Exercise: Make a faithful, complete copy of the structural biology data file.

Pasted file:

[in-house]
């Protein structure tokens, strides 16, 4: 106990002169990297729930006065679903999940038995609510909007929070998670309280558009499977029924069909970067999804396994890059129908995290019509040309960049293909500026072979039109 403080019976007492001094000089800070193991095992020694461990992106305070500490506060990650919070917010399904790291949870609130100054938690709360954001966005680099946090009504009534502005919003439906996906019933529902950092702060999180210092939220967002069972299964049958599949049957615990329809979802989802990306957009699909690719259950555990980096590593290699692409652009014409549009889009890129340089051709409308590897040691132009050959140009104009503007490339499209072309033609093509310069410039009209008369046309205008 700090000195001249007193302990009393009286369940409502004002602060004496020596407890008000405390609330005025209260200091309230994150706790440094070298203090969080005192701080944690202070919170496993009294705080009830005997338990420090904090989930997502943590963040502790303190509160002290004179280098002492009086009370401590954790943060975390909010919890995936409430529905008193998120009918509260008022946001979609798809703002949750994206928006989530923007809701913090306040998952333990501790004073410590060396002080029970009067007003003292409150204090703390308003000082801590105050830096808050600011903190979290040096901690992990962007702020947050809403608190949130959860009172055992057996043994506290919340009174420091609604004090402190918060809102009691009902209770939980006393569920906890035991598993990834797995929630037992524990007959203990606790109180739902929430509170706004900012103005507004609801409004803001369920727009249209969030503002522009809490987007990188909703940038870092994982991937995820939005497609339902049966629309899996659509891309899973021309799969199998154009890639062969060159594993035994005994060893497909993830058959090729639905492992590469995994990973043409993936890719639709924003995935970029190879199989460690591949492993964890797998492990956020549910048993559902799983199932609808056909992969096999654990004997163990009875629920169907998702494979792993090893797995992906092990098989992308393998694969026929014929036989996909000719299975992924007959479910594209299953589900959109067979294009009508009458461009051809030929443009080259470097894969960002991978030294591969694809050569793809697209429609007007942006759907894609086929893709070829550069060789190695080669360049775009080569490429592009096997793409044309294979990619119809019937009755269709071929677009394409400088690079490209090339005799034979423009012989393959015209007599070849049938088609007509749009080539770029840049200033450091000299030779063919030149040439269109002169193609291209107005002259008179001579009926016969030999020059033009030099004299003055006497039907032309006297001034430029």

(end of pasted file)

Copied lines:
[in-house]
């Protein structure tokens, strides 16, 4: 106990002169990297729930006065679903999940038995609510909007929070998670309280558009499977029924069909970067999804396994890059129908995290019509040309960049293909500026072979039109 403080019976007492001094000089800070193991095992020694461990992106305070500490506060990650919070917010399904790291949870609130100054938690709360954001966005680099946090009504009534502005919003439906996906019933529902950092702060999180210092939220967002069972299964049958599949049957615990329809979802989802990306957009699909690719259950555990980096590593290699692409652009014409549009889009890129340089051709409308590897040691132009050959140009104009503007490339499209072309033609093509310069410039009209008369046309205008 700090000195001249007193302990009393009286369940409502004002602060004496020596407890008000405390609330005025209260200091309230994150706790440094070298203090969080005192701080944690202070919170496993009294705080009830005997338990420090904090989930997502943590963040502790303190509160002290004179280098002492009086009370401590954790943060975390909010919890995936409430529905008193998120009918509260008022946001979609798809703002949750994206928006989530923007809701913090306040998952333990501790004073410590060396002080029970009067007003003292409150204090703390308003000082801590105050830096808050600011903190979290040096901690992990962007702020947050809403608190949130959860009172055992057996043994506290919340009174420091609604004090402190918060809102009691009902209770939980006393569920906890035991598993990834797995929630037992524990007959203990606790109180739902929430509170706004900012103005507004609801409004803001369920727009249209969030503002522009809490987007990188909703940038870092994982991937995820939005497609339902049966629309899996659509891309899973021309799969199998154009890639062969060159594993035994005994060893497909993830058959090729639905492992590469995994990973043409993936890719639709924003995935970029190879199989460690591949492993964890797998492990956020549910048993559902799983199932609808056909992969096999654990004997163990009875629920169907998702494979792993090893797995992906092990098989992308393998694969026929014929036989996909000719299975992924007959479910594209299953589900959109067979294009009508009458461009051809030929443009080259470097894969960002991978030294591969694809050569793809697209429609007007942006759907894609086929893709070829550069060789190695080669360049775009080569490429592009096997793409044309294979990619119809019937009755269709071929677009394409400088690079490209090339005799034979423009012989393959015209007599070849049938088609007509749009080539770029840049200033450091000299030779063919030149040439269109002169193609291209107005002259008179001579009926016969030999020059033009030099004299003055006497039907032309006297001034430029």